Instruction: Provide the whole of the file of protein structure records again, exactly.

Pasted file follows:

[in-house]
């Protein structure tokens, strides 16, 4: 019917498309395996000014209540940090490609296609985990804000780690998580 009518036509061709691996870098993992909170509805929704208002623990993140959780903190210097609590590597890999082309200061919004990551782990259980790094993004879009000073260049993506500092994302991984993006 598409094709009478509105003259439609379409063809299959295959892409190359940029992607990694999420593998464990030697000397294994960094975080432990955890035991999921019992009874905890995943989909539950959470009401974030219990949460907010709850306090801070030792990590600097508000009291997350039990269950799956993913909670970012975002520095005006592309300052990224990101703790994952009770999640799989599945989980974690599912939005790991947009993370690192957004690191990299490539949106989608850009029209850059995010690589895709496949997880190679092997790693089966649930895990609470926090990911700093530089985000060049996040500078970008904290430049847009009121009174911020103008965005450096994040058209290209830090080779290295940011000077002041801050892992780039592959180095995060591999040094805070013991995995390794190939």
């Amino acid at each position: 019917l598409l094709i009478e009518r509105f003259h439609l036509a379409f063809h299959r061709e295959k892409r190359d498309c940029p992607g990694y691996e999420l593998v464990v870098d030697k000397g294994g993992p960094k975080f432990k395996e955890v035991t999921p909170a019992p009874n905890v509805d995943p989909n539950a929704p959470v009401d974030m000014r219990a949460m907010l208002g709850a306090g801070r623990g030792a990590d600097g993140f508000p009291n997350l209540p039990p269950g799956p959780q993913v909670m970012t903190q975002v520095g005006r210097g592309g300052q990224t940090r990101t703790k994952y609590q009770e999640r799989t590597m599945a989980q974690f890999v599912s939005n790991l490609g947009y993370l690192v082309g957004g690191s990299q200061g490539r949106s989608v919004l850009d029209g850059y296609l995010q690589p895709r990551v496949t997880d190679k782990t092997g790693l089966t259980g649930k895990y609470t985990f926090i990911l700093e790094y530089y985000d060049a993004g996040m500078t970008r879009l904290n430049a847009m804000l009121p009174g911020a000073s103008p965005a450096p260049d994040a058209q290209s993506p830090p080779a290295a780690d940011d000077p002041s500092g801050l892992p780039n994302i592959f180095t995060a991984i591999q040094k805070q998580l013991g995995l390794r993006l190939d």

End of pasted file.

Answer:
[in-house]
């Protein structure tokens, strides 16, 4: 019917498309395996000014209540940090490609296609985990804000780690998580 009518036509061709691996870098993992909170509805929704208002623990993140959780903190210097609590590597890999082309200061919004990551782990259980790094993004879009000073260049993506500092994302991984993006 598409094709009478509105003259439609379409063809299959295959892409190359940029992607990694999420593998464990030697000397294994960094975080432990955890035991999921019992009874905890995943989909539950959470009401974030219990949460907010709850306090801070030792990590600097508000009291997350039990269950799956993913909670970012975002520095005006592309300052990224990101703790994952009770999640799989599945989980974690599912939005790991947009993370690192957004690191990299490539949106989608850009029209850059995010690589895709496949997880190679092997790693089966649930895990609470926090990911700093530089985000060049996040500078970008904290430049847009009121009174911020103008965005450096994040058209290209830090080779290295940011000077002041801050892992780039592959180095995060591999040094805070013991995995390794190939």
């Amino acid at each position: 019917l598409l094709i009478e009518r509105f003259h439609l036509a379409f063809h299959r061709e295959k892409r190359d498309c940029p992607g990694y691996e999420l593998v464990v870098d030697k000397g294994g993992p960094k975080f432990k395996e955890v035991t999921p909170a019992p009874n905890v509805d995943p989909n539950a929704p959470v009401d974030m000014r219990a949460m907010l208002g709850a306090g801070r623990g030792a990590d600097g993140f508000p009291n997350l209540p039990p269950g799956p959780q993913v909670m970012t903190q975002v520095g005006r210097g592309g300052q990224t940090r990101t703790k994952y609590q009770e999640r799989t590597m599945a989980q974690f890999v599912s939005n790991l490609g947009y993370l690192v082309g957004g690191s990299q200061g490539r949106s989608v919004l850009d029209g850059y296609l995010q690589p895709r990551v496949t997880d190679k782990t092997g790693l089966t259980g649930k895990y609470t985990f926090i990911l700093e790094y530089y985000d060049a993004g996040m500078t970008r879009l904290n430049a847009m804000l009121p009174g911020a000073s103008p965005a450096p260049d994040a058209q290209s993506p830090p080779a290295a780690d940011d000077p002041s500092g801050l892992p780039n994302i592959f180095t995060a991984i591999q040094k805070q998580l013991g995995l390794r993006l190939d």